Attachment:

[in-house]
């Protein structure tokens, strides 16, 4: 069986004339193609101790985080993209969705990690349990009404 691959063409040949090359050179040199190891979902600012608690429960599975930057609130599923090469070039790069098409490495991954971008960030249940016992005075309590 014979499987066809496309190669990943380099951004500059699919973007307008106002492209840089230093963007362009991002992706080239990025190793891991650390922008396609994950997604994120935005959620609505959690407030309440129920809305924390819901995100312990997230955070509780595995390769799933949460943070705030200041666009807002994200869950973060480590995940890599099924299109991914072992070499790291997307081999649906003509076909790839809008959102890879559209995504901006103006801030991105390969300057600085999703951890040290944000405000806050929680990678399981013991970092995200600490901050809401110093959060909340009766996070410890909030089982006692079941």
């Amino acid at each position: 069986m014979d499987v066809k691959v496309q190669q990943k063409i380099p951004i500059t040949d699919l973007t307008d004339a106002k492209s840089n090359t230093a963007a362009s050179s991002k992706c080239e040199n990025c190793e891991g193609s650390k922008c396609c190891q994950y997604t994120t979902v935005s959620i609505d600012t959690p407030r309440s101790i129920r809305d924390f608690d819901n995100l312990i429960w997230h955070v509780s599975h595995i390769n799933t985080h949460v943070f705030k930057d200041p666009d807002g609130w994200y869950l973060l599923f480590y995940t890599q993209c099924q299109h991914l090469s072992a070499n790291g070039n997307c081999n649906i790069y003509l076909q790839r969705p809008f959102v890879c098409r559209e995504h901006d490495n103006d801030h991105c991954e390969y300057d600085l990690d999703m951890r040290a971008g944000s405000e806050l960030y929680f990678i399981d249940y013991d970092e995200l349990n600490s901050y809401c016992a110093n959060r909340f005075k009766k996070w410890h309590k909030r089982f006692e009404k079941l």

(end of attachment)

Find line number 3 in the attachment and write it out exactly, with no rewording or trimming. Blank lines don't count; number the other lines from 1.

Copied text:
């Amino acid at each position: 069986m014979d499987v066809k691959v496309q190669q990943k063409i380099p951004i500059t040949d699919l973007t307008d004339a106002k492209s840089n090359t230093a963007a362009s050179s991002k992706c080239e040199n990025c190793e891991g193609s650390k922008c396609c190891q994950y997604t994120t979902v935005s959620i609505d600012t959690p407030r309440s101790i129920r809305d924390f608690d819901n995100l312990i429960w997230h955070v509780s599975h595995i390769n799933t985080h949460v943070f705030k930057d200041p666009d807002g609130w994200y869950l973060l599923f480590y995940t890599q993209c099924q299109h991914l090469s072992a070499n790291g070039n997307c081999n649906i790069y003509l076909q790839r969705p809008f959102v890879c098409r559209e995504h901006d490495n103006d801030h991105c991954e390969y300057d600085l990690d999703m951890r040290a971008g944000s405000e806050l960030y929680f990678i399981d249940y013991d970092e995200l349990n600490s901050y809401c016992a110093n959060r909340f005075k009766k996070w410890h309590k909030r089982f006692e009404k079941l």